Here's the tank at the second primer stage. What you don't see is the the gritty appearance left behind by the sand paper I use to form the bondo. I use 60 grit sand paper attached to a foam backed handle. Its all done by hand- no power tools. Sanding the bondo down by hand allows much more control over contouring and allows the detection of high and low spots. I used about 5 or 6 layers of bondo here. At the last layer, I used 120 grit sand paper on the same handle to lightly clean up the rough areas left by the 60. I didn't, however, try to sand the bondo down to the 120 level. I used the first coat of primer to essentially fill in the groves left by the 60. The first coat of primer also shows any pin holes left in the bondo. Using a high grade bondo (about €30 - €60 a gallon) will be lighter in weight, easier to sand, and leave less pin holes. The pin holes (after the first coat of primer) are then identified and filled in using a feather fill product. I use feather fill made by 3M. Its an excellent product. In the automotive industry, its always a safe bet to go with medium grade materials. Don't buy the cheap stuff! After the feather fill dries, I applied a black guide coat. This allows you to easily sand down the primer to the right level (just enough see the 60 grit scratches disappear). In this case, I also identified a low spot in the bondo and I was able to sand the whole surface down to come to that level. Basically when you're sanding the primer (with 120) and you see an area where the guide coat is not getting sanded away, there's your low spot. One thing I forgot to mention is the primer I use is a medium grade catalyzed automotive primer made by Medallion- a Valspar product. It's got great fill properties, builds and flows nicely, and is very easy to sand. Ive tried lots of primers (expensive and cheap) and this one is just right! One issue with the fuel tank opening and neck is that I had to bondo over the indentation in the tank that allows clearance for the fuel cap latch. I will have to slightly grind down the latch on the fuel cap so it doesn't hit the tank when closed. 1971 BMW R75/5 Toaster Tank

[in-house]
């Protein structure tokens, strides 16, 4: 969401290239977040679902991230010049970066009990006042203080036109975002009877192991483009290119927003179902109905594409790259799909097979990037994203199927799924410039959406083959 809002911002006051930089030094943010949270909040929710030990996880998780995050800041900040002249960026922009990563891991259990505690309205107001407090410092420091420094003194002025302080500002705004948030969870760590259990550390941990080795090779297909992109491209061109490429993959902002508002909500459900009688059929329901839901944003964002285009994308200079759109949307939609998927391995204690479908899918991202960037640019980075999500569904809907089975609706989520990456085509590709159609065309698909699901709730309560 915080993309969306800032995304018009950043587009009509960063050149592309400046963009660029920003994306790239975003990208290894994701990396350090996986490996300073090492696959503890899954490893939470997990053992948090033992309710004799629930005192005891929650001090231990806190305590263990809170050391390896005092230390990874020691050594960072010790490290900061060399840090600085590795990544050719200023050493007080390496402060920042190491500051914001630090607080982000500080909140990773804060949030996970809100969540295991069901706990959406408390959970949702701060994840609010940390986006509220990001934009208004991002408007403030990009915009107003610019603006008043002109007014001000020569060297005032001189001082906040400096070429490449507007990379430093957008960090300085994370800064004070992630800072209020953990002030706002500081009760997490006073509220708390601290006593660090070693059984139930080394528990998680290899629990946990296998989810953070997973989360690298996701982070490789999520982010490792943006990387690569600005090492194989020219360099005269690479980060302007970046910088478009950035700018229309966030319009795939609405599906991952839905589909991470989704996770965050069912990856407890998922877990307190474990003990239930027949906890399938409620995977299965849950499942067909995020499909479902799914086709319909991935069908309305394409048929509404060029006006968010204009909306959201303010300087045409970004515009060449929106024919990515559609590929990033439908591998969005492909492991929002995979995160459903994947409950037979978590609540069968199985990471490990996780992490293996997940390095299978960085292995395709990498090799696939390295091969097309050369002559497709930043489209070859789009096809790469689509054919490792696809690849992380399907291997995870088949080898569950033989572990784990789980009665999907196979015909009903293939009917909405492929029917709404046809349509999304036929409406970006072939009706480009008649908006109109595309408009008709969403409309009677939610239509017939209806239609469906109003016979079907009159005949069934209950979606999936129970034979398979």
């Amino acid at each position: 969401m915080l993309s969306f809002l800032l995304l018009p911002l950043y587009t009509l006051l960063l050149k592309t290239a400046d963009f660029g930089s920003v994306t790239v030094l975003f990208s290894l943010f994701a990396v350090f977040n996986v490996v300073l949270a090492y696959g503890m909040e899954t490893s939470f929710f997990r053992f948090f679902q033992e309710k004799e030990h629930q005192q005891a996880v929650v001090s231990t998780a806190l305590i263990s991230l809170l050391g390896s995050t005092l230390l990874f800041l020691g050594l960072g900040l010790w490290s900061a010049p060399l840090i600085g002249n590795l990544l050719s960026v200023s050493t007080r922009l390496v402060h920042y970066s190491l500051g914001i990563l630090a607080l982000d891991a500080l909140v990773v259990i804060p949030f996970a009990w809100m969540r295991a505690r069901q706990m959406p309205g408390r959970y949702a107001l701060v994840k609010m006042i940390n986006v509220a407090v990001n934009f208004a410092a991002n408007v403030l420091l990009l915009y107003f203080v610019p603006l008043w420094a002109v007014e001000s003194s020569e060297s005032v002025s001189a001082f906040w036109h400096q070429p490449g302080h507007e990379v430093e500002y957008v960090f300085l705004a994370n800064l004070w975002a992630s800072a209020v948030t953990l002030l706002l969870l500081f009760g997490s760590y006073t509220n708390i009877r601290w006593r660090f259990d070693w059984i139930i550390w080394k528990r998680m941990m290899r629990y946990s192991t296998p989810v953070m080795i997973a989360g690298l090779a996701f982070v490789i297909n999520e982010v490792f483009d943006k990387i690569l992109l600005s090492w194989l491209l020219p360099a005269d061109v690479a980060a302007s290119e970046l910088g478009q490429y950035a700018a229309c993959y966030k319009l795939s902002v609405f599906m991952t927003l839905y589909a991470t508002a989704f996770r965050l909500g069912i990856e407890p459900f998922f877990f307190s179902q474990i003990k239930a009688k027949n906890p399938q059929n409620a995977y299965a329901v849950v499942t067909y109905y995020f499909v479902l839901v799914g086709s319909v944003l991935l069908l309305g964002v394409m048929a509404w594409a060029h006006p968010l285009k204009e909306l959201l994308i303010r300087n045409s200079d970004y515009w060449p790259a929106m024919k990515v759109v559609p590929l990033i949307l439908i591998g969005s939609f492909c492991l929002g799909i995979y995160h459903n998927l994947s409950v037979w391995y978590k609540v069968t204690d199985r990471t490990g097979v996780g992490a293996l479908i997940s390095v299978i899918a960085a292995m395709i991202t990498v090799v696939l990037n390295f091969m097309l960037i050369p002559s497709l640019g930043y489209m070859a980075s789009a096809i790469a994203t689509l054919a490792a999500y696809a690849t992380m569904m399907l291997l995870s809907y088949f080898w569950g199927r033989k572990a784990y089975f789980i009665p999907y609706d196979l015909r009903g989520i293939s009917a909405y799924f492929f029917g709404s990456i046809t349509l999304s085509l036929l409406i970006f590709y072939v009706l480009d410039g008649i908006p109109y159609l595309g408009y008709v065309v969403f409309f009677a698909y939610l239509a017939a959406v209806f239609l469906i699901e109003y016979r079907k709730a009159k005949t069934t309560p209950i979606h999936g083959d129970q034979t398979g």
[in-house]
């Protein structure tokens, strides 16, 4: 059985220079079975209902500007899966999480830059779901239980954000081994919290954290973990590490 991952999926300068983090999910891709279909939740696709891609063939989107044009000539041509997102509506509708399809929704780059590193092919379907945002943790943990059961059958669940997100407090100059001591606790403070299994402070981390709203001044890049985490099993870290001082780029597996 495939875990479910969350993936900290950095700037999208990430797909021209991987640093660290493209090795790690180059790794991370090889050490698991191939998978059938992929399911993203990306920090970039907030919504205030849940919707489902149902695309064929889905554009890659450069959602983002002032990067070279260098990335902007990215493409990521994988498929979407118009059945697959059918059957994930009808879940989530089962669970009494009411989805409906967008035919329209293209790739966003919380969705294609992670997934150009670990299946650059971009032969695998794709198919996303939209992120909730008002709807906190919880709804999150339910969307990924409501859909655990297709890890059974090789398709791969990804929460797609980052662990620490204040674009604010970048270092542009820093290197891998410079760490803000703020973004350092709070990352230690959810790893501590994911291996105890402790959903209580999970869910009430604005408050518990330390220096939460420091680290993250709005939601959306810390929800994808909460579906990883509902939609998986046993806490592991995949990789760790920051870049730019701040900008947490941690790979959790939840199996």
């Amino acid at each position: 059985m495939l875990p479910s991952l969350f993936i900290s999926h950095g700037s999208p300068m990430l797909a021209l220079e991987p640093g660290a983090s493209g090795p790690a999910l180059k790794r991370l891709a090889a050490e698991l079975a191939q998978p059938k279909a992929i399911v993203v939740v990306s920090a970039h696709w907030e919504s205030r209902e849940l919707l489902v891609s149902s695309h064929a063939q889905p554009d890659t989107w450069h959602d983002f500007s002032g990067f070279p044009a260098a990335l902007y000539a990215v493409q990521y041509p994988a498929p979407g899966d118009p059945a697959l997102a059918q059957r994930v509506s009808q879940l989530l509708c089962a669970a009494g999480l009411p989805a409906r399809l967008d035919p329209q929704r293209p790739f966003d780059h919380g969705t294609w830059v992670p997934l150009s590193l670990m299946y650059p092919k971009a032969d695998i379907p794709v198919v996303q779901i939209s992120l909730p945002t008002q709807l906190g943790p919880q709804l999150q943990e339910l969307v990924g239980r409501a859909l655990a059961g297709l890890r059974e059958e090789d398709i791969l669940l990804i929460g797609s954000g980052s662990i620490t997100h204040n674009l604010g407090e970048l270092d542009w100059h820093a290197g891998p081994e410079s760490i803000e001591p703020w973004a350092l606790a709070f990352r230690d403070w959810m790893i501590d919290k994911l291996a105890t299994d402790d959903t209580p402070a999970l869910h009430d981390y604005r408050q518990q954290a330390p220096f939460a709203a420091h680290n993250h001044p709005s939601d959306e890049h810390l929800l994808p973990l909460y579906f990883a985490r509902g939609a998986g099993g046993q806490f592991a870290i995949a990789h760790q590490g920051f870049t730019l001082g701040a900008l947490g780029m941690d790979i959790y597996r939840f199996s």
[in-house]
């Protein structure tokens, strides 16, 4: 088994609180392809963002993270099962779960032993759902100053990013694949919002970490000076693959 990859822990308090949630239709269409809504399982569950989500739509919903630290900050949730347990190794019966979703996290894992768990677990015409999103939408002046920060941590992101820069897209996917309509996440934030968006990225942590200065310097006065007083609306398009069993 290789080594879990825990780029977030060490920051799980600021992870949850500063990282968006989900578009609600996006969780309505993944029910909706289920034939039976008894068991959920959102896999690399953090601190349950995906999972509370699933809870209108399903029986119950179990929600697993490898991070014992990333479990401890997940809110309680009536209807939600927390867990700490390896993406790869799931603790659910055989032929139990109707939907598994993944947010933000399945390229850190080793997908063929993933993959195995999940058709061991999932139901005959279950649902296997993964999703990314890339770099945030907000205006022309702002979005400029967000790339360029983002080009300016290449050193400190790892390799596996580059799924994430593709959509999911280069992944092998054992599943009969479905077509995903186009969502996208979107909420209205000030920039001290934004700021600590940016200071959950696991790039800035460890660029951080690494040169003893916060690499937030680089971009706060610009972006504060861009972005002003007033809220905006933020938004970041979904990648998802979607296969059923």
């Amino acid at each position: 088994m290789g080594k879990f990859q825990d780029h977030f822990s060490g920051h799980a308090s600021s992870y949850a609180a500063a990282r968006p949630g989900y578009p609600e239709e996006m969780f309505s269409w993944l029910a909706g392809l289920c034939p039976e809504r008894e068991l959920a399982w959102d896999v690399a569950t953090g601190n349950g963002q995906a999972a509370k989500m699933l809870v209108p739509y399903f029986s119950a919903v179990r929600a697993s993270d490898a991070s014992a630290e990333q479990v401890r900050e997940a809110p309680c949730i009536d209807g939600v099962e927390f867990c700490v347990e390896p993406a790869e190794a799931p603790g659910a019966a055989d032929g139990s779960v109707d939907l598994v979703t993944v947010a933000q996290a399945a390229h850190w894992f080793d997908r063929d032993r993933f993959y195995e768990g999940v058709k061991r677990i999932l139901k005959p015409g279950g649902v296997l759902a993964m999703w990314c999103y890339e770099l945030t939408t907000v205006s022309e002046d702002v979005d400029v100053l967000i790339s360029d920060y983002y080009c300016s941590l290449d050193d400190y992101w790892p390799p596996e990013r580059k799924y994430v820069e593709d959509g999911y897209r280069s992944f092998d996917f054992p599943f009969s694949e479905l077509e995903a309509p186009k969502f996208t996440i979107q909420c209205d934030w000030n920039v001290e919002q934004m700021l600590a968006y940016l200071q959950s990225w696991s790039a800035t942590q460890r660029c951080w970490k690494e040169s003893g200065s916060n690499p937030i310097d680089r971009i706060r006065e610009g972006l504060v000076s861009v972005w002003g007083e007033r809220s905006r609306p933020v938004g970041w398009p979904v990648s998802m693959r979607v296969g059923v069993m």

This is just another picture at the same stage -second coat of primer. After sanding down the guide coat and feather fill with 120, a second coat of primer is then applied. (its really 2 coats in the painting process). On other jobs, without bondo, I can then sand from 120 directly to 400 or 500 with a DA sander and then paint. But usually over bondo, I like to make sure there's ENOUGH primer on there because all primers have a tendency to shrink down as they dry. Sometimes on a paint job you can see a sillouette of where the bondo is if you're not careful (especially on metallic silver jobs). After this second coat, ill apply another guide coat and sand down the primer with 220. This is a little overkill but I want to make sure the contour is smooth since theres so much bondo. Stay tuned as the progress continues! 


Alrighty! Lets see...where did I leave off? Oh yea...last coat of primer. Once the final coat of primer is applied (I usually like to reduce my primer so its very smooth on the last coat), I apply another guide coat. I sanded the tank down with a DA sander using 500 grit paper and lots of water. You sand until all of the guide coat has disappeared leaving you with a perfectly smooth finish. Then to paint! What you're seeing here is the base coat paint and an inter-coat clear. It took me a total of 8 coats of paint to provide adequate coverage here due to the transparency of green pigments. Some colors are easier to paint than others. I then used a quick dry clear as my inter-coat. You don't have to pound the clear on this coat. Notice how its got a lot of orange peel? That's okay, were going to sand it down for pin-striping.